Pop-Tarts (Photo credit: Wikipedia)
They don’t care about your business strategy, your marketing strategy, your supply chain, your approach to human resources; nothing.
They also don’t care about your latest innovation program. And, unless you’re Apple, they don’t care about your latest product extension. Seriously, they don’t.
A recent post on the Wall Street Journal has pretty much put it in perspective how executives are looking at innovation the wrong way: something that is innovative to them, not the customer.
Basically, the Wall Street Journal article shines a light on how diluted the definition of innovation has become. It’s become a marketing ploy. Before I addressed this here, a couple of bloggers beat me to it. Both addressed the mindlessness thinking that the article uses as an example. You should read both their posts (here and here).
Of course, innovation is a buzzword, this isn’t new. But seriously, the example they used in the article is common across many industries. The way companies want to innovate, or the reason they are investing in it, is because they are playing not to lose by out-featuring competitors.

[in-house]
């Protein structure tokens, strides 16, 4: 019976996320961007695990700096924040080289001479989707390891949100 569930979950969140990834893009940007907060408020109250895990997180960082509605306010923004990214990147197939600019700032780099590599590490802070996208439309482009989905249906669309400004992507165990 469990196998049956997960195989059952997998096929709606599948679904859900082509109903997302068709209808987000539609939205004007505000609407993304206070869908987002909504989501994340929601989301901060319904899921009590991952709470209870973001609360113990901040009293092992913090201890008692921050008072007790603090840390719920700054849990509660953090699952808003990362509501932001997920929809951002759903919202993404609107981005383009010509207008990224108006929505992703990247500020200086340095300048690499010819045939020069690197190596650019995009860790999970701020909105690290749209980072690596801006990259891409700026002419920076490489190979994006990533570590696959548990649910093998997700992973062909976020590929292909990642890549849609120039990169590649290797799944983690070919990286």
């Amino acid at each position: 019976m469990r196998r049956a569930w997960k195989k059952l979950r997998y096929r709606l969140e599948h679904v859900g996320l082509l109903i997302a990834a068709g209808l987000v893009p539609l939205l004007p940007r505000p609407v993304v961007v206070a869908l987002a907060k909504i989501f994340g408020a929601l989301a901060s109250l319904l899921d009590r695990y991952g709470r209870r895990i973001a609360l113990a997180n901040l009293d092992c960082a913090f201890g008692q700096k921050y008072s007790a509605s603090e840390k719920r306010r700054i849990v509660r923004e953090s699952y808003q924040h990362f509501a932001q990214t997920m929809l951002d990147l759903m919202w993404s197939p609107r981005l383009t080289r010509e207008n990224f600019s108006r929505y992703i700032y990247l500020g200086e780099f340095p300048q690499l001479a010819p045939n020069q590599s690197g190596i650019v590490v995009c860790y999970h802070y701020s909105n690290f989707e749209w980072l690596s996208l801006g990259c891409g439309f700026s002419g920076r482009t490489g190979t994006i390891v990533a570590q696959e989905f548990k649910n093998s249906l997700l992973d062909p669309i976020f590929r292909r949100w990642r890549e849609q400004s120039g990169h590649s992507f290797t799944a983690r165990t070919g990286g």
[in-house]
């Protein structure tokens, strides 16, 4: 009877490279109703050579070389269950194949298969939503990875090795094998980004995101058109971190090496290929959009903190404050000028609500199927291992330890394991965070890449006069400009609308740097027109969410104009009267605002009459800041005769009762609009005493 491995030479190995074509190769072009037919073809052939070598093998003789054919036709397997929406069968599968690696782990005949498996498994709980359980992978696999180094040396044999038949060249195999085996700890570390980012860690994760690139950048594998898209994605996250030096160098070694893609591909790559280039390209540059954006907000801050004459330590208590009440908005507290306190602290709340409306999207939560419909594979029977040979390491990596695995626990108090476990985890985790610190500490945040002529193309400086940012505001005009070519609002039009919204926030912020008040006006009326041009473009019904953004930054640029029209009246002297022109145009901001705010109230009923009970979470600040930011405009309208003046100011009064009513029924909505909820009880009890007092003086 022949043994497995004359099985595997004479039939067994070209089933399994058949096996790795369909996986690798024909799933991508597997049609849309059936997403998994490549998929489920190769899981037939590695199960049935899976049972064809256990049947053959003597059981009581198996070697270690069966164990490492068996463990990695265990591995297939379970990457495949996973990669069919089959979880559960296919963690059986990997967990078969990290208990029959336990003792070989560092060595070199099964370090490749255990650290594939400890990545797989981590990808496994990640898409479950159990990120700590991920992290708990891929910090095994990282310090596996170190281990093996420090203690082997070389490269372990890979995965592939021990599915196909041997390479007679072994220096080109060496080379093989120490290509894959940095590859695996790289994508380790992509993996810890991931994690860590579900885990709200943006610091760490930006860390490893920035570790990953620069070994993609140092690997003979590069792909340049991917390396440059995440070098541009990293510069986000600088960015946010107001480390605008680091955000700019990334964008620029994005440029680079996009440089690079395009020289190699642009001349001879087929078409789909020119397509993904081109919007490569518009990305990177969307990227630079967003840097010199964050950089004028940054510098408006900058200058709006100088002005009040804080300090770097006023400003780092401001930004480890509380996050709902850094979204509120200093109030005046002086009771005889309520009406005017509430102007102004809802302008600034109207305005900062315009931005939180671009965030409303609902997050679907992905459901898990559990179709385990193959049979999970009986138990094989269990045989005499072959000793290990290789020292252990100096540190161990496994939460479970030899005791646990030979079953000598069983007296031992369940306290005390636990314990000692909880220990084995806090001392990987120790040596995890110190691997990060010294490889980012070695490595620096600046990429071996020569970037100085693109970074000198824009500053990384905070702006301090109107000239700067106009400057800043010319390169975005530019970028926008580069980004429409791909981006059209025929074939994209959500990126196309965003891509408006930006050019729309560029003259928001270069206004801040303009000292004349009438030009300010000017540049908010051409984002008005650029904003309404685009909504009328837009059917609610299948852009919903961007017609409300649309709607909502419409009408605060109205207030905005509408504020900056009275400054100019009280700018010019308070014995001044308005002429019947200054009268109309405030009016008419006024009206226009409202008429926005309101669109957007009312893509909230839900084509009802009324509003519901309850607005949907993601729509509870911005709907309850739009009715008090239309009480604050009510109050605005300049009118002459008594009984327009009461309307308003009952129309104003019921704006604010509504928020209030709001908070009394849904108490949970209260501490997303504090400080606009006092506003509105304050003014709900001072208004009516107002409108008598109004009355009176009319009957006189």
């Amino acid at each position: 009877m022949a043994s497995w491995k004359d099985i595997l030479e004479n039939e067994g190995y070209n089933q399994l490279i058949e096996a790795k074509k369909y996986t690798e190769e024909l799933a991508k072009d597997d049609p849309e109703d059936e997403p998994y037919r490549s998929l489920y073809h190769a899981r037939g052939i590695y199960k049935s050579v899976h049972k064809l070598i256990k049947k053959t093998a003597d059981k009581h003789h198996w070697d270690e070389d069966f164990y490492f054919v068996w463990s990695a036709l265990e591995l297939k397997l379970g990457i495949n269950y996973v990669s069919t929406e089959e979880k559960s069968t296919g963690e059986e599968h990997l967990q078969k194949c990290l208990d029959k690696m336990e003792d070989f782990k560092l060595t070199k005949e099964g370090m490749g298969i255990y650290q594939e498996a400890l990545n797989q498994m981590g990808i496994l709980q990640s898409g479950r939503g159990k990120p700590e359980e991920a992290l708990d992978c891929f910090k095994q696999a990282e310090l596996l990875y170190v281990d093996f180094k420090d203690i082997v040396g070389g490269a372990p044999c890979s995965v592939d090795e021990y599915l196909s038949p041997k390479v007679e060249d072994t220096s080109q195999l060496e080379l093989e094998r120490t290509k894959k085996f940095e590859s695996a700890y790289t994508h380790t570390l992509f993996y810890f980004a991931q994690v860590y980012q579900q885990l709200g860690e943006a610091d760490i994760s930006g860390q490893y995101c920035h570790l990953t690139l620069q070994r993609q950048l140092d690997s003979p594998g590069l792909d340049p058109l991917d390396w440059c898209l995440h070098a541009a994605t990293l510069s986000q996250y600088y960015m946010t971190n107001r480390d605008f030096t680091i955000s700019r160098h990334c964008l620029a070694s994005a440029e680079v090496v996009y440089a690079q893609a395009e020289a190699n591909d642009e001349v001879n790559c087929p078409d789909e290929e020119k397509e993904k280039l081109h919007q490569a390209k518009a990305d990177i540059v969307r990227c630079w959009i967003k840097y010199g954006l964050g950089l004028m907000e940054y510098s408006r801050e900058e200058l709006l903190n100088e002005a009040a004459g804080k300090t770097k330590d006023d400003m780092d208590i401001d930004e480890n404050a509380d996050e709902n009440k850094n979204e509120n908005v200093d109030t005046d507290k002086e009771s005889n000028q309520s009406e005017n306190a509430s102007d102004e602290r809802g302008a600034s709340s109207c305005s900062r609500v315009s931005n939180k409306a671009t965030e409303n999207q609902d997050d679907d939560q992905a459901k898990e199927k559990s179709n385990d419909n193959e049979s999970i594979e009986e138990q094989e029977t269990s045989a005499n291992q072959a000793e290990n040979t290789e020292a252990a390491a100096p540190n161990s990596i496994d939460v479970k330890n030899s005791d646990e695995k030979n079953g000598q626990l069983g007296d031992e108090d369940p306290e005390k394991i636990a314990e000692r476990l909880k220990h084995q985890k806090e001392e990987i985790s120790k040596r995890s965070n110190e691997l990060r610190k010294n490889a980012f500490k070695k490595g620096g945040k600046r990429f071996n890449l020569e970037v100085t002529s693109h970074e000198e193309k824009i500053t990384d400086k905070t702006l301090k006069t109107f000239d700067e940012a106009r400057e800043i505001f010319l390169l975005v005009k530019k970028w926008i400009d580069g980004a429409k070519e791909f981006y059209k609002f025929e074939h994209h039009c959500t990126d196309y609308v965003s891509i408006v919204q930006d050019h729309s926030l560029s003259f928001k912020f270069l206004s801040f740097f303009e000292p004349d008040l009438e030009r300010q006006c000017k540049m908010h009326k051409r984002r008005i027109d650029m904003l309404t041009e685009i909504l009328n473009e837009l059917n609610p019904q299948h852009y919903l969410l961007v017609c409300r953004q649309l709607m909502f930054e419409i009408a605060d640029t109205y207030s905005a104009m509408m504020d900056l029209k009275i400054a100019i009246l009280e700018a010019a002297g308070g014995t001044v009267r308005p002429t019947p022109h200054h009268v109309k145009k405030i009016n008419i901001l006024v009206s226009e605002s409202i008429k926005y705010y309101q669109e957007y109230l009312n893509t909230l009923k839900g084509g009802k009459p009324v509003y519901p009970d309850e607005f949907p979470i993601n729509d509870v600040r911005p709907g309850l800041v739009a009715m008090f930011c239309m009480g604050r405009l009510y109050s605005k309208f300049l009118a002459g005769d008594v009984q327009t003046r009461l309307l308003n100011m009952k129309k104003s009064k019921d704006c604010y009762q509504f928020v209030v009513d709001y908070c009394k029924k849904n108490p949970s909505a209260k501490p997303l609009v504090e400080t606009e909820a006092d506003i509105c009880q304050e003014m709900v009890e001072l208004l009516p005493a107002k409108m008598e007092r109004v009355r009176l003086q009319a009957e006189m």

Reactive mindset, not proactive.
When they act this way, they forget a very important principle about marketing: people don’t remember specific features, they remember the experience they had. Companies are confusing a product upgrade with innovation, and to believe that changing one thing is enough to make a splash is short-term-ism at its finest.
I love Pop-Tarts, but a different flavor of Pop-Tarts is not an innovation. …